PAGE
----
Congratulations on your first database. I hope you had fun creating it. I'm sure it's the first of many great creations.
However I'd like to suggest that outside testers might not be your best next step. While a professional reviewer might give you some good tips about architecture or general interface design, the best testers in the world are your users. For example, as an outsider I could look at your database and decide that some process or arrangement of data didn't make sense to me. But your users, who are familiar with the subject matter and perhaps the creators (or at least modifiers) of your company's business practices, might immediately recognize the same arrangement as natural and helpful.
You're about to take the leap that all professional developers have to take at some point: shrug off the burden of thinking that the database must be perfect before users see it. You need them to see it early and often so you can incorporate their feedback into the design as structure and not as veneer. That doesn't mean you release it to everyone. Ideally you can pick a group of testers who can give you feedback and let you know how well your database works. Then you can cycle through the development/testing/feedback process until it's refined enough to be of use.
It won't be perfect at that stage (it may never be) even with lots of user feedback. When you invite your users into the development process they ultimately have more confidence in the database because they've been a part of it. You may also feel more free if you start thinking about your database as a living breathing entity that will grow and change as your business grows and changes. I still work on the first database I ever created. Work has slowed over the years, but it's changed for many reasons: change in government rules, change in users need, improvement in my skills.
Ask me how I know about what happens when you don't get user feedback: that very first database was managed by a person who believed in telling users what they needed. There was near rebellion when we held the first training classes because the team never bothered to find out what the users needed. We managed to salvage the project, but it took some bruising meetings to get there.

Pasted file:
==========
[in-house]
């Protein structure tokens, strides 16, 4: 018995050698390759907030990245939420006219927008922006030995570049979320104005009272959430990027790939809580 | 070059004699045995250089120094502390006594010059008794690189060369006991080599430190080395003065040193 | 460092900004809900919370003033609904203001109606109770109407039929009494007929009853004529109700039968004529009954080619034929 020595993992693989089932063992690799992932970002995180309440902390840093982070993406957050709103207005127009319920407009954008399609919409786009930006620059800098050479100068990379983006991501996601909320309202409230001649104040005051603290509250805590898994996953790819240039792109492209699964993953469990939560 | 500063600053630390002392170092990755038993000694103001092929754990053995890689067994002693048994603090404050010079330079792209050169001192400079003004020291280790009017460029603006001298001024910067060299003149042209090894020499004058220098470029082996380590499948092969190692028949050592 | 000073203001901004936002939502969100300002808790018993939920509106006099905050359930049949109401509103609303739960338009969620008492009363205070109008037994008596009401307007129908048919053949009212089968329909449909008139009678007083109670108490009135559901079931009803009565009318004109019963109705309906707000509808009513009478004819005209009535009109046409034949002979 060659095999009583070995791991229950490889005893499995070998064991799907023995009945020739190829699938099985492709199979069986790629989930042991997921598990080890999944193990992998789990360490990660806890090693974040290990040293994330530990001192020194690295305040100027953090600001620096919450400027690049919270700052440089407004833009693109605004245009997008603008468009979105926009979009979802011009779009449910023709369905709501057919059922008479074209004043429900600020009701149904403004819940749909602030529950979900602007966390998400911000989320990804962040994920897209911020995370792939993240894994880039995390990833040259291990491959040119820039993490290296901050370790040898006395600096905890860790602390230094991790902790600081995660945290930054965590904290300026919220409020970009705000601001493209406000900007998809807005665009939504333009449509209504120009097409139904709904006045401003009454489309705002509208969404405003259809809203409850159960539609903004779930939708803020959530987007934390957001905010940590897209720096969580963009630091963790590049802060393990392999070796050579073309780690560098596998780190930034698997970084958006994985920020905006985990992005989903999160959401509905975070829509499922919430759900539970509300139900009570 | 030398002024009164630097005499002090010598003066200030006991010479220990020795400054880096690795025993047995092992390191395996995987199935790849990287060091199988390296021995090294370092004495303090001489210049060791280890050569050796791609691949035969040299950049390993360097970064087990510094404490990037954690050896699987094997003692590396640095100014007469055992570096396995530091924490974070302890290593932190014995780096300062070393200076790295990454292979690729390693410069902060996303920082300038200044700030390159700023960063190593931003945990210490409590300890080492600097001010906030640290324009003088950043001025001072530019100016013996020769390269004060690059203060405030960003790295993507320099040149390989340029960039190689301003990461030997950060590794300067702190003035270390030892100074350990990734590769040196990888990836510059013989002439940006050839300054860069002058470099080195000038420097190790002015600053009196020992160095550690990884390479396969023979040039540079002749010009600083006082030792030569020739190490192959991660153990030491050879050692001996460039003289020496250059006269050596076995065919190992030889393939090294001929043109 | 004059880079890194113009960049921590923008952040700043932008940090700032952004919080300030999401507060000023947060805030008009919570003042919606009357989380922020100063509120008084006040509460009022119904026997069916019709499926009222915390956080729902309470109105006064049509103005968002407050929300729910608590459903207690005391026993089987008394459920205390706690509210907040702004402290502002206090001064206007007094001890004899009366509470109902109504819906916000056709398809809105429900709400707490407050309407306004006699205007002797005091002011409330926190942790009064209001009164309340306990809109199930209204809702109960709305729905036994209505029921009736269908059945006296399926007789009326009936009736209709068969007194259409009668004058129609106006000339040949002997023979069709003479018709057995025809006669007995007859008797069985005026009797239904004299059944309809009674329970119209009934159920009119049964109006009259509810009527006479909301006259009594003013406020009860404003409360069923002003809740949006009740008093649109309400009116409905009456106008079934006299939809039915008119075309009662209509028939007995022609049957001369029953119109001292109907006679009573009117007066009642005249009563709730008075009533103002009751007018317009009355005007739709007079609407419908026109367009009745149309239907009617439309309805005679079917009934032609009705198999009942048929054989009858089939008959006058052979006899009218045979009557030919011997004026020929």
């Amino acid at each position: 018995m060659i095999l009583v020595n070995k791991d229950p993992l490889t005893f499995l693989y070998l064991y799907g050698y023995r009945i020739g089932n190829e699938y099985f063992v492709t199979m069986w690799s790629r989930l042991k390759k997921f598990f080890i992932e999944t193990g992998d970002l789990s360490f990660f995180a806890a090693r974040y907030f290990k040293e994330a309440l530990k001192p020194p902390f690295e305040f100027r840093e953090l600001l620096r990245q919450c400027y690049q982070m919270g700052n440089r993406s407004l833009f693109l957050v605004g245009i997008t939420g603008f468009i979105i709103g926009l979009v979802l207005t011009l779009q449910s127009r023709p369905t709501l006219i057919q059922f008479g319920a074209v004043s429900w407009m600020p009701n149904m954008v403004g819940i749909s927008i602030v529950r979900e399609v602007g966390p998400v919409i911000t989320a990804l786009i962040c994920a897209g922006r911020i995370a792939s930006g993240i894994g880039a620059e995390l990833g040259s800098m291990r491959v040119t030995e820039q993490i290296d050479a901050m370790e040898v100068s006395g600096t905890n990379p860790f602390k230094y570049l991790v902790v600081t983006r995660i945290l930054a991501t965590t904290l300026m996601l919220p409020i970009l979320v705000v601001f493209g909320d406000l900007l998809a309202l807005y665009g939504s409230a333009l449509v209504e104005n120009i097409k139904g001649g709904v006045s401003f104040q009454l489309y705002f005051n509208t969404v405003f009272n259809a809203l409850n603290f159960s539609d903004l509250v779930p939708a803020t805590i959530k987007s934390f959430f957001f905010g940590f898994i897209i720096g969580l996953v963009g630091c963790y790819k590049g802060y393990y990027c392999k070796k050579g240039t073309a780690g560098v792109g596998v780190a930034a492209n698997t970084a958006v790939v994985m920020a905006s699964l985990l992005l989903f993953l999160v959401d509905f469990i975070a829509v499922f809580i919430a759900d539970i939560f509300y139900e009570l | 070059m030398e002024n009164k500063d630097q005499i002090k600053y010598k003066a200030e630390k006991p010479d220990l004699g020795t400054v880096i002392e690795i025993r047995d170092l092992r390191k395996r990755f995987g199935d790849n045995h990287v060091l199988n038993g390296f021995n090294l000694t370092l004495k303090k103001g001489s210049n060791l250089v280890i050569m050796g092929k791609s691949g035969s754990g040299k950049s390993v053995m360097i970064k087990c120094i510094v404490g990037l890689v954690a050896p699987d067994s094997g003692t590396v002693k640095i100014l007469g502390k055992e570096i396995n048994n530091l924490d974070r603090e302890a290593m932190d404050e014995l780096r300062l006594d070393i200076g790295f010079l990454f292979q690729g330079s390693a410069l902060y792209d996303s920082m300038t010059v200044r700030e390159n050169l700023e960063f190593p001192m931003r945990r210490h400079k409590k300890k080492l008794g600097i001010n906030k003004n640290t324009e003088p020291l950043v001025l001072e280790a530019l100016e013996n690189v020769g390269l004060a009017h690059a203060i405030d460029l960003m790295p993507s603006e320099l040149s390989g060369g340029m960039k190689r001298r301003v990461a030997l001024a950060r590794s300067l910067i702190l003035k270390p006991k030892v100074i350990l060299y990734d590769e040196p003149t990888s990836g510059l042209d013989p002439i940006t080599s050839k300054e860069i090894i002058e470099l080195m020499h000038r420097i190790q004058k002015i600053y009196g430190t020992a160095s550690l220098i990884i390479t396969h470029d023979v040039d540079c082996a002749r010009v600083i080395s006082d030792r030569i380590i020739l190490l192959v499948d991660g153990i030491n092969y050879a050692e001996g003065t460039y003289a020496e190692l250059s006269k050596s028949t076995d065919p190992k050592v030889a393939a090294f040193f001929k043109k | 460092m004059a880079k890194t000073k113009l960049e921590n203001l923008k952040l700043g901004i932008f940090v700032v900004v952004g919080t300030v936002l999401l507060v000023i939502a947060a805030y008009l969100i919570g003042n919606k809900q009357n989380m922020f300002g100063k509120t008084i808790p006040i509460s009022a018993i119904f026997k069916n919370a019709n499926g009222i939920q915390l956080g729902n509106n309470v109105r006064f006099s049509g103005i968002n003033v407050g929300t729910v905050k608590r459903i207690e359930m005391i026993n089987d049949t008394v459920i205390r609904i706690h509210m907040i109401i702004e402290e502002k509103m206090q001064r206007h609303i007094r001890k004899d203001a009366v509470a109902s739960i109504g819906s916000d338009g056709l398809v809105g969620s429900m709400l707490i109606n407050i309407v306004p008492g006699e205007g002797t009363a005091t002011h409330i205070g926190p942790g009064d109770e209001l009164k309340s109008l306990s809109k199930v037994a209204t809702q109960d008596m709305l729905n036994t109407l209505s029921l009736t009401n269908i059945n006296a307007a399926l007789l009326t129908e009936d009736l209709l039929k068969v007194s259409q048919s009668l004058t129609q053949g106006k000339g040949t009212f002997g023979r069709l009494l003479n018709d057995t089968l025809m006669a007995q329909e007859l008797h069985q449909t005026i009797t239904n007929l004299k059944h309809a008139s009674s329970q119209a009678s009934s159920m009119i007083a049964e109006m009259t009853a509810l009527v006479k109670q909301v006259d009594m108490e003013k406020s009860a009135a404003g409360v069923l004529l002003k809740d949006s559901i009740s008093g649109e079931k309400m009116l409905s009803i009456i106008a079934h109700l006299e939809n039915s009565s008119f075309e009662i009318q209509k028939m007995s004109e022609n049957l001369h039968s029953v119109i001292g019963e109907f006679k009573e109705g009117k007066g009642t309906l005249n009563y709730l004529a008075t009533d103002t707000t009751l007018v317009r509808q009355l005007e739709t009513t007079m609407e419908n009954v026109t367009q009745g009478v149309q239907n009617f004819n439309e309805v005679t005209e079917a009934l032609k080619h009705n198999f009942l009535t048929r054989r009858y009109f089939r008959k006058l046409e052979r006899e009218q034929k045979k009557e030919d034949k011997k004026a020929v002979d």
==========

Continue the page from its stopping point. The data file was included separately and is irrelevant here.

None of this is to suggest that you wouldn't get good feedback from outsiders about technique. But it won't be the same feedback you'd get from your users.
Hope this helps,
Co-author of O'Reilly's FileMaker Pro 12: The Missing Manual
Rule 1 of testing:
Developers make lousy testers.
There are a variety of reasons for this. First, we know what the expected inputs and expected outputs should be. So we're very good at teasing out wrong behavior when the outputs are correct. But we stink at predicting what unexpected inputs users might come up with. (At least until we've had many years under our belts, and even then, it can be tough.) "Why the heck would someone do THAT?" is a common question many developers have asked themselves. You will too.
Second, unless we're intimately familiar with the workflow and the day-to-day of how the users do their business, just like Susan said, we tend to build systems the way we think the work ought to be done, not necessarily the way the users will want to do it. I can't count the number of times I built something, watched a user try to use it, and thought, "Wow. That doesn't work the way I thought it would." So humility is an important character trait.
Third, there will be other issues. There's adaptive maintenance - changing conditions, as Susan alluded to, that will cause the database to change. New users who aren't familiar with it, and who might bring different expectations. New feature sets will often confuse users initially. And your skills will improve as you learn new techniques. So yes, no data system is ever truly "finished". It's a case of continuous improvement. Relax and enjoy the ride.